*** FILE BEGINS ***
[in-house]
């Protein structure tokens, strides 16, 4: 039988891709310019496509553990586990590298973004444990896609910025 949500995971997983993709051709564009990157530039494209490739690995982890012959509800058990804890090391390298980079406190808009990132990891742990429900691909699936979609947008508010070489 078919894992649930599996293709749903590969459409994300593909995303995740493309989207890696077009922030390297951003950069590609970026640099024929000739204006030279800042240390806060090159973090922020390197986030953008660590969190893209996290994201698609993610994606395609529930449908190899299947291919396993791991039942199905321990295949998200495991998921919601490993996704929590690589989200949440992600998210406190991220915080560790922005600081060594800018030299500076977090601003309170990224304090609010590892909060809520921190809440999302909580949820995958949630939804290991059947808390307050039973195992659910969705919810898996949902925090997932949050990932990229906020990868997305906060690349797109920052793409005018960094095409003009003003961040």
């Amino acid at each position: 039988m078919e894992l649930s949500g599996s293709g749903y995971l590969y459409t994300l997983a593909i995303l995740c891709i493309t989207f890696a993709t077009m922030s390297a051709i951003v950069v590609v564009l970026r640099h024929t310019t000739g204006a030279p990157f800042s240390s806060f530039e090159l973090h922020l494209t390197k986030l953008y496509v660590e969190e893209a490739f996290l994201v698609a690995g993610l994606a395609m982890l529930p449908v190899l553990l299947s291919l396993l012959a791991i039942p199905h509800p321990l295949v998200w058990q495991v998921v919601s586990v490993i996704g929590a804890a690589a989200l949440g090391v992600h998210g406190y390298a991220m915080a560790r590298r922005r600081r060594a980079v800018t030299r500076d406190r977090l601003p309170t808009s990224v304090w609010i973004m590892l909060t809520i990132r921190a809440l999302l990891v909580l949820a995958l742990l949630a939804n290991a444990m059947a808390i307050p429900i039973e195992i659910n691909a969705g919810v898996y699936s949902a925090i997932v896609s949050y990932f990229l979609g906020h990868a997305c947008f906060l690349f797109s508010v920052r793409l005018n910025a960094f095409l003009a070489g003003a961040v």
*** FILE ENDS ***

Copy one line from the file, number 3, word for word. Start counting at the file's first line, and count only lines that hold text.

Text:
């Amino acid at each position: 039988m078919e894992l649930s949500g599996s293709g749903y995971l590969y459409t994300l997983a593909i995303l995740c891709i493309t989207f890696a993709t077009m922030s390297a051709i951003v950069v590609v564009l970026r640099h024929t310019t000739g204006a030279p990157f800042s240390s806060f530039e090159l973090h922020l494209t390197k986030l953008y496509v660590e969190e893209a490739f996290l994201v698609a690995g993610l994606a395609m982890l529930p449908v190899l553990l299947s291919l396993l012959a791991i039942p199905h509800p321990l295949v998200w058990q495991v998921v919601s586990v490993i996704g929590a804890a690589a989200l949440g090391v992600h998210g406190y390298a991220m915080a560790r590298r922005r600081r060594a980079v800018t030299r500076d406190r977090l601003p309170t808009s990224v304090w609010i973004m590892l909060t809520i990132r921190a809440l999302l990891v909580l949820a995958l742990l949630a939804n290991a444990m059947a808390i307050p429900i039973e195992i659910n691909a969705g919810v898996y699936s949902a925090i997932v896609s949050y990932f990229l979609g906020h990868a997305c947008f906060l690349f797109s508010v920052r793409l005018n910025a960094f095409l003009a070489g003003a961040v």